Watered down tort bill passes Senate

By Catherine Hunt / LSU Manship School News Service

BATON ROUGE — The Louisiana Senate passed 29-9 another bill aimed at lowering insurance rates by limiting damage lawsuits.


The bill by House Speaker Clay Schexnayder, R-Gonzales, attempts to change Louisiana’s legal climate that Republicans and business groups say results in Louisiana drivers paying the second highest insurance rates in the country.


A similar bill by Sen. Kirk Talbot, R-River Ridge, addressed several components of Louisiana’s tort laws that Republicans say lead to high rates, but it was vetoed by Gov. John Bel Edwards.


Schexnayder’s bill mirrors Talbot’s bill in some ways but leaves out provisions that some lawmakers say are important to lower rates.


Talbot’s bill would have decreased the monetary amount an injury has to be worth to be decided by a jury rather than a judge, called jury trial threshold; prohibited plaintiffs from suing insurance companies directly, called direct action; increased the time parties have to file lawsuits to encourage settling out of court, called prescription; and prohibited using evidence of a plaintiff receiving payment from sources besides the defendant, called collateral source.


His bill also would have allowed juries and judges to hear whether someone was wearing a seatbelt at the time of an accident.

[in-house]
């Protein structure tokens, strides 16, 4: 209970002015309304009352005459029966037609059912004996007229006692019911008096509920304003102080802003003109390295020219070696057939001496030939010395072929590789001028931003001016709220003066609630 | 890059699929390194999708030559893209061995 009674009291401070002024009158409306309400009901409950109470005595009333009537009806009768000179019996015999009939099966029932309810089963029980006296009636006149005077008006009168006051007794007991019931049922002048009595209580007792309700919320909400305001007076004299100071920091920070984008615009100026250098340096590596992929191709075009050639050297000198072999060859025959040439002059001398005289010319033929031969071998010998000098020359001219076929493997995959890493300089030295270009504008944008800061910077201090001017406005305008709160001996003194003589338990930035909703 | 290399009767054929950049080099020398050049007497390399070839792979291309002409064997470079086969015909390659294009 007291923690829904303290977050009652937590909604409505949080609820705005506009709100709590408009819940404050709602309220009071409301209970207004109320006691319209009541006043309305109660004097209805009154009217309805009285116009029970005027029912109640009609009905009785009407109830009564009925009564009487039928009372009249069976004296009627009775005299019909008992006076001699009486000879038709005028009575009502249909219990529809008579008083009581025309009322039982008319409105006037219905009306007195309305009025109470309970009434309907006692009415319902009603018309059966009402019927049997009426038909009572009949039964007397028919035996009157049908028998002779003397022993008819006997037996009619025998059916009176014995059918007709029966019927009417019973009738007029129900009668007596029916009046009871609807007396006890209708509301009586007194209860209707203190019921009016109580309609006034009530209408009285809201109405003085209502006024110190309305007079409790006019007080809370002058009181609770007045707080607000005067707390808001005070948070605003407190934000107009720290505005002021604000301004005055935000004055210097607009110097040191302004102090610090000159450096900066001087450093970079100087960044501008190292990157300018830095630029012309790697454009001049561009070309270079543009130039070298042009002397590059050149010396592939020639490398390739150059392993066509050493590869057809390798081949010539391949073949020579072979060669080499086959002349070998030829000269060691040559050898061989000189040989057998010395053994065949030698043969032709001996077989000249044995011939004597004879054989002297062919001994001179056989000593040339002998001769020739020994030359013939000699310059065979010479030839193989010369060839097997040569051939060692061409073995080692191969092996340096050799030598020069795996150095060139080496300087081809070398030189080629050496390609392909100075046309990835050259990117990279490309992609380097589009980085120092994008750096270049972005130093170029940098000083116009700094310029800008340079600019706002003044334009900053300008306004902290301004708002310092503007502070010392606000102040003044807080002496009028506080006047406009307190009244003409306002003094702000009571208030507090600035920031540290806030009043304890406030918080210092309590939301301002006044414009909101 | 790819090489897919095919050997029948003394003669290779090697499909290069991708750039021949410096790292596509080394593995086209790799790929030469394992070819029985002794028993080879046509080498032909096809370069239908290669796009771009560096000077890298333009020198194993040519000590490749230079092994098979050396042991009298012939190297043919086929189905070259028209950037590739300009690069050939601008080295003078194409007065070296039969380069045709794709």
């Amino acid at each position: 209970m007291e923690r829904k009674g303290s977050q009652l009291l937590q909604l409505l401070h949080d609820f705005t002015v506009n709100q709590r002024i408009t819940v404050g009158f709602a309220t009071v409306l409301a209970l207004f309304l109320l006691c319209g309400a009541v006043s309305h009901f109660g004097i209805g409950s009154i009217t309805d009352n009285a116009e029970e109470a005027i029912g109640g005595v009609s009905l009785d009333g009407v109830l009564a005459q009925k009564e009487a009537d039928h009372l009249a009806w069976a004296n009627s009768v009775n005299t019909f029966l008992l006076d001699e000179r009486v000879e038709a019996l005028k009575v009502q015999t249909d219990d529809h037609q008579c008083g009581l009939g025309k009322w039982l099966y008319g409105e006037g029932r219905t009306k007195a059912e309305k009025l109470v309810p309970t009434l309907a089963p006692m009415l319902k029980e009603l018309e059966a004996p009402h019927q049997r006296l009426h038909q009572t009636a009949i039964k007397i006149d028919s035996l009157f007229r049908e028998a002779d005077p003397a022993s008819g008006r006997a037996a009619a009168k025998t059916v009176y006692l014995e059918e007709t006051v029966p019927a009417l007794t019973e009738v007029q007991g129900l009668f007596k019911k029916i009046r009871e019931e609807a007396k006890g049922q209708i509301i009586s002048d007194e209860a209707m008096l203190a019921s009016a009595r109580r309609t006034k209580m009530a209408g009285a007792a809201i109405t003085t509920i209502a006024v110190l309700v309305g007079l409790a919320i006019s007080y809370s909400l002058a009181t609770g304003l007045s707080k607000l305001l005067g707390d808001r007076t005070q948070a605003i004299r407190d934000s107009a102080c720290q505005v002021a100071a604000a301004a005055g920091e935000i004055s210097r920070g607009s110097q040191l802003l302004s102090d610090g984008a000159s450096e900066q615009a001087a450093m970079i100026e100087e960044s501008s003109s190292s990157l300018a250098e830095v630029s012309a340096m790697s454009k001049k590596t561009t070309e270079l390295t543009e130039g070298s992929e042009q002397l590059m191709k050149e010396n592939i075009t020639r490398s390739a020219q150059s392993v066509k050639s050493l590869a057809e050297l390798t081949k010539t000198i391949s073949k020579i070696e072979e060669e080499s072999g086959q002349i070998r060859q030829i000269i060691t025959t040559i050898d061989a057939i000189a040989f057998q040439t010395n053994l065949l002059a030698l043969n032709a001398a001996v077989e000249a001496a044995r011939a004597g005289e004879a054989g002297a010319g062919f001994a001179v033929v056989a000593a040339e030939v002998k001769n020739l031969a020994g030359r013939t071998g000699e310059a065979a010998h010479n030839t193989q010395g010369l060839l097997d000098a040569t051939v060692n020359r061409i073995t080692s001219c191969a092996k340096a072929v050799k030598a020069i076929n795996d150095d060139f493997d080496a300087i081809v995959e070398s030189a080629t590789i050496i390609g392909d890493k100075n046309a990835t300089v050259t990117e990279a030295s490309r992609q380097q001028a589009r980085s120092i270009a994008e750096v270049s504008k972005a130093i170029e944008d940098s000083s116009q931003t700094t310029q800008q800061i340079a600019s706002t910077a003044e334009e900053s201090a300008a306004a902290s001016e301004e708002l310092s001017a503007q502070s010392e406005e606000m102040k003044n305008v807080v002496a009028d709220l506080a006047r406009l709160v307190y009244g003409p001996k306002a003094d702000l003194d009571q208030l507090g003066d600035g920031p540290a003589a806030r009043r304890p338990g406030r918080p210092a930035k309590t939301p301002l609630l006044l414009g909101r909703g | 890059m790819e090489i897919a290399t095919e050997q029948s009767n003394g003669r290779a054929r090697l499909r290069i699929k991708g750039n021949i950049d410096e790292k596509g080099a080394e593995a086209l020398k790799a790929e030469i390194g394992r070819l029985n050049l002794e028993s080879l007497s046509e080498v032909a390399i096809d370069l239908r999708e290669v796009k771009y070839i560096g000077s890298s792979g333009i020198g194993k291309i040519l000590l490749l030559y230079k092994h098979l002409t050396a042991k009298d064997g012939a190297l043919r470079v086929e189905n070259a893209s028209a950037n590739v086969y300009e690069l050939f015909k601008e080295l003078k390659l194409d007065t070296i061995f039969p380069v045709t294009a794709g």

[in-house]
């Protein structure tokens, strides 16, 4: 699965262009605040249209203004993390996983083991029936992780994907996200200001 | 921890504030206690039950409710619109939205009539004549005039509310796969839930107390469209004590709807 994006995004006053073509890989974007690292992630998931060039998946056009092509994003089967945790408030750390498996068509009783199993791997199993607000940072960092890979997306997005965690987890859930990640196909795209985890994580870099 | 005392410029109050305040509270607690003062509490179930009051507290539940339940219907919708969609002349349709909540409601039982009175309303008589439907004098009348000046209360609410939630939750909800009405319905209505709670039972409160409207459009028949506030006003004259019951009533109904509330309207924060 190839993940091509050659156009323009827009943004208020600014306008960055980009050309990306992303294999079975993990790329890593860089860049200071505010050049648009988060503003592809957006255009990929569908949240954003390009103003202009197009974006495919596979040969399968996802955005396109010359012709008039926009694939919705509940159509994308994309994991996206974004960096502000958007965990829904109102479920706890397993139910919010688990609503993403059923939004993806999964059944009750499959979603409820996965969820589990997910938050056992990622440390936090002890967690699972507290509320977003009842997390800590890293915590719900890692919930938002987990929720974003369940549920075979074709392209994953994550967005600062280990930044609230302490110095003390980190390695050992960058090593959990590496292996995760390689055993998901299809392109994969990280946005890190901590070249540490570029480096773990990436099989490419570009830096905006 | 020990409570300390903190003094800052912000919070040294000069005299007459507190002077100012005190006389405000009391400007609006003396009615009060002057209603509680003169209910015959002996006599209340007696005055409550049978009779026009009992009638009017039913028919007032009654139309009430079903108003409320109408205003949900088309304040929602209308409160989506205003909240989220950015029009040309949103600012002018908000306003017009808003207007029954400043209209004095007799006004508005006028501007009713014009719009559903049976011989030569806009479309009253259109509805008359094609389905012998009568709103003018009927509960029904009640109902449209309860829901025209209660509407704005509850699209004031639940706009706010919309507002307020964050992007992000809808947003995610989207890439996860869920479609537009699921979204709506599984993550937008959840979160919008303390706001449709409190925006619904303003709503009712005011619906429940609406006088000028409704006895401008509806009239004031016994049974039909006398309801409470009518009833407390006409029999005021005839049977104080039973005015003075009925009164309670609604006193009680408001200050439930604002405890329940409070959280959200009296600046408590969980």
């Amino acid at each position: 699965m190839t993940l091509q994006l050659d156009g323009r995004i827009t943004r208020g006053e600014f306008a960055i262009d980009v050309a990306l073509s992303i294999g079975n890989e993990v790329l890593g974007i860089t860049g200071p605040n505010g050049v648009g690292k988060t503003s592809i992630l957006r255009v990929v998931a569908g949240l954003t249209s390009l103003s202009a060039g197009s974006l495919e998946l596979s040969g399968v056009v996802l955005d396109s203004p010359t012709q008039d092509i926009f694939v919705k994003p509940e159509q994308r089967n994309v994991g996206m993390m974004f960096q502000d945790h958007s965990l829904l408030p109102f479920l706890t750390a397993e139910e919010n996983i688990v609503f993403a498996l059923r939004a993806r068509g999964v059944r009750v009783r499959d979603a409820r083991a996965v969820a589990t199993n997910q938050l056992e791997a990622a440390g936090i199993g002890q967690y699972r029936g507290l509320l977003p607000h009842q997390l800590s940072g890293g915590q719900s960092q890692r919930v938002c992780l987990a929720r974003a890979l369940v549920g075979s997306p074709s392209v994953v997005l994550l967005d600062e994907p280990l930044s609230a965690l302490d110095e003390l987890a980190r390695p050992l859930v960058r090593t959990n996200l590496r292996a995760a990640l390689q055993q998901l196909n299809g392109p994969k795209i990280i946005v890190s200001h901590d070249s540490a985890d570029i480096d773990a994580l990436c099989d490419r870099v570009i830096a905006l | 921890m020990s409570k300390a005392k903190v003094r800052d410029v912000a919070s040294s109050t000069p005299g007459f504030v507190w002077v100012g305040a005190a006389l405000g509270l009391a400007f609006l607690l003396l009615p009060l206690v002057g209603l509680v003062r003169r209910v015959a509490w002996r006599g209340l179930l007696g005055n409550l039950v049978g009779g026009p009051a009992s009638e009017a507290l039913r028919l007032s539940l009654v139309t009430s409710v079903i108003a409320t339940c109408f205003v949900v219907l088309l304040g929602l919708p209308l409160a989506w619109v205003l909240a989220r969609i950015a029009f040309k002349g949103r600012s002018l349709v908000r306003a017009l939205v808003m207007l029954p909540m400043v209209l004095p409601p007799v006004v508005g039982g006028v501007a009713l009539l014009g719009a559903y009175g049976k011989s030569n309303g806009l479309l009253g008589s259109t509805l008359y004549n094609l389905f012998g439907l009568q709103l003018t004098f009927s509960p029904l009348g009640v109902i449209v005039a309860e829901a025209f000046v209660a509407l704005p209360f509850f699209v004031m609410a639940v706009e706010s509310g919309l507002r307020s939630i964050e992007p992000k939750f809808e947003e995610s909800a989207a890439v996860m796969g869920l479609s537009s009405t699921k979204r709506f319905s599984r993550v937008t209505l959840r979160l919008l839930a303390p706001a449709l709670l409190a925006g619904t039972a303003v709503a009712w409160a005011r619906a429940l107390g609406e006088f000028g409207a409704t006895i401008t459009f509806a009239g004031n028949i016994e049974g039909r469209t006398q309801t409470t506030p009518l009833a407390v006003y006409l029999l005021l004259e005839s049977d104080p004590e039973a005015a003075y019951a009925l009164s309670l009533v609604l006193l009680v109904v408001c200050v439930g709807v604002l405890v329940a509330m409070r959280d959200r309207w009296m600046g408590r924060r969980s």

Schexnayder’s bill, however, would only lower the jury trial threshold, prohibit juries from knowing what insurance company is involved in a lawsuit rather than preventing companies from being sued directly and allow seatbelt use into evidence.


Insurance Commissioner Jim Donelon said Talbot’s changes could have resulted in premium reductions of at least 10 percent. However, companies could be excused from reducing rates if they can prove that doing so would lead to insolvency. Republicans assume Schexnayder’s bill also would lower rates but could not provide an estimate.


“Instead of a home run, it’s a triple,” said Sen. Barrow Peacock, R-Bossier City, when comparing the bill to Talbot’s.


Some Republican lawmakers were disappointed with Schexnayder’s bill for leaving out changes to Louisiana’s tort laws that Talbot’s bill addressed.